StudioTulsa

Arts & Culture of interest to Northeastern Oklahoma

On this installment of ST, we learn about the Osage Nation Museum in Pawhuska, Oklahoma.

On this edition of StudioTulsa, we chat with Kay Stout, the executive director of the Peaceful Animal Adoption Shelter (or "PAAS") in Vinita, Oklahoma. This important and award-winning nonprofit, which opened in 2015, is, as noted at its website, "dedicated to the rescue, temporary care, and adoption of homeless and unwanted cats and dogs."

On this encore edition of ST, we hear from the Oklahoma-based writer and writing teacher Brandon Hobson, whose latest novel is "Where the Dead Sit Talking." Set in rural Oklahoma during the late 1980s, it's a lyrical and at times troubling story about a fifteen-year-old Cherokee boy who's been placed in foster care. As was noted of this book in a starred Publishers Weekly review: "Hobson's narrative control is stunning.... Far more than a mere coming-of-age story, this is a remarkable and moving novel."

Our guest on this encore edition of ST Medical Monday is Dr. Barbara Lipska, Director of the Human Brain Collection Core at the National Institute of Mental Health, where she studies mental illness and human brain development. She joins us to discuss her engaging and disturbing memoir, "The Neuroscientist Who Lost Her Mind: My Tale of Madness and Recovery." As noted of this book by Kirkus Reviews: "A vibrant mental health expert's bout with brain cancer and the revolutionary treatments that saved her life....

Our guest today is John Pavlovitz, a progressive Christian pastor, writer, and activist from Raleigh, North Carolina. He's the author of the popular blog, "Stuff That Needs To Be Said," which offers advice and admonitions for Christians living in the era of Trump.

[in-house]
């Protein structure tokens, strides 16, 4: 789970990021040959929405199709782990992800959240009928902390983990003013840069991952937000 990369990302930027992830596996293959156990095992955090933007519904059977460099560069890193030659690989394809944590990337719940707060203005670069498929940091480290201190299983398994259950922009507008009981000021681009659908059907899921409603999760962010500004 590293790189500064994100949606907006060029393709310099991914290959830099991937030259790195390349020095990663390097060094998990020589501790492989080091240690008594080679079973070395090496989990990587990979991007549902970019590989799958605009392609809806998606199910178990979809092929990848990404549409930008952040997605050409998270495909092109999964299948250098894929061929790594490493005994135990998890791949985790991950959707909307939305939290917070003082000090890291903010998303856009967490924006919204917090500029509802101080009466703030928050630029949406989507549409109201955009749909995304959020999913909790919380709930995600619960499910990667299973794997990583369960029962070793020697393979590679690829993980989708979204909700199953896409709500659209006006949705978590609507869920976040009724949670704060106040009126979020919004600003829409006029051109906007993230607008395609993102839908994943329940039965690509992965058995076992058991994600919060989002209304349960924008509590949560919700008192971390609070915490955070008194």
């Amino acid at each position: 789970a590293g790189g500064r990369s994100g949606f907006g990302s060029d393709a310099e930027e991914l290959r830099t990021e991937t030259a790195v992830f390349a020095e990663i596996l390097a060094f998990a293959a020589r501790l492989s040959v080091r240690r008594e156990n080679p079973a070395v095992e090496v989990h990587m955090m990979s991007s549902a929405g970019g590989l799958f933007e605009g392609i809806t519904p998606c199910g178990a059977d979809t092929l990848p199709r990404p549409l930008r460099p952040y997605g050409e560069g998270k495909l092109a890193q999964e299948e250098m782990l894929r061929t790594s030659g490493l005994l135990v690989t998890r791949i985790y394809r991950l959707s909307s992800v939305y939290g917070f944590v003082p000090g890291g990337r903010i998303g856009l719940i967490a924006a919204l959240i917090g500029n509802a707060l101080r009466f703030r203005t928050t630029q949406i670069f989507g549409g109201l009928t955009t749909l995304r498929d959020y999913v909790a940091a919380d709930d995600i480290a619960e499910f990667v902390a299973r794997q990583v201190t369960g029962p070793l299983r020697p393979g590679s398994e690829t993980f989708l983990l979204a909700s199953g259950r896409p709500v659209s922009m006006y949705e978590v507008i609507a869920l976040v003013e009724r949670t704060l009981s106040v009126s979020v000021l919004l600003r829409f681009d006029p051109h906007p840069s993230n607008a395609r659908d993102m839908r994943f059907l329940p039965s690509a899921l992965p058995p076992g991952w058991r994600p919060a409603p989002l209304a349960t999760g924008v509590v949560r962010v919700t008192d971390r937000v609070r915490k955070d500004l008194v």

Our guest on this edition of StudioTulsa has written a comprehensive account of the financial crisis of 2008, covering how its roots that go back decades -- and how it spawned further economic and political crises in the years since, from Brexit and the Euro-crisis in Greece, to the conflict in Ukraine, and the rise of economic nationalism in the U.S. and throughout Europe. Adam Tooze is a Professor of History at Columbia University and author of "The Deluge" and "The Wages of Destruction," both award-winning economic histories.

On this edition of StudioTulsa, we feature our interview with Tulsa Arts Fellowship writer Anna Badkhen. Badkhen has been a journalist and war correspondent in many of the world's conflict areas in this century, and the author of six books of literary non-fiction about the remarkable people she has met in her travels; families who due to conflict, globalization, or climate change, find their way of life on a knife's edge.

On this encore edition of ST Medical Monday, our guest is F. Diane Barth, a longtime psychotherapist based in New York City. She joins us to discuss her book, "I Know How You Feel: The Joy and Heartbreak of Friendship in Women's Lives." As was noted of this readable and useful study by Kirkus Reviews: "A psychotherapist offers advice about how to be, and keep, a friend. Barth, whose Psychology Today blog frequently focuses on women's friendships, draws on interviews with diverse women to examine the 'magical, meaningful, and surprisingly difficult' connections they make with friends."

(Note: This show originally aired back in February.) "Bobby BlueJacket: The Tribe, The Joint, The Tulsa Underworld" is a well-researched book exploring little-known aspects of American crime, Native American identity, and smalltown politics in the 20th century. It's also an engrossing biography of a real and remarkable person: Bobby BlueJacket, born in 1930, who grew up in Tulsa amid teenage rumbles, mean streets, dangerous pool halls, and Midwest safecracker crews -- and who actually went from being a career thief to a prison journalist to a Eastern Shawnee Indian activist.

Our guest is the award-winning British author and journalist William Atkins, whose new book -- a dense and engrossing blend of history, memoir, geography, and travel writing -- is called "The Immeasurable World: Journeys in Desert Places." It's a work that, per The Wall Street Journal, "courts comparisons with the capaciously learned nature writing of John McPhee. But there's also an open-ended spiritual quest to Mr.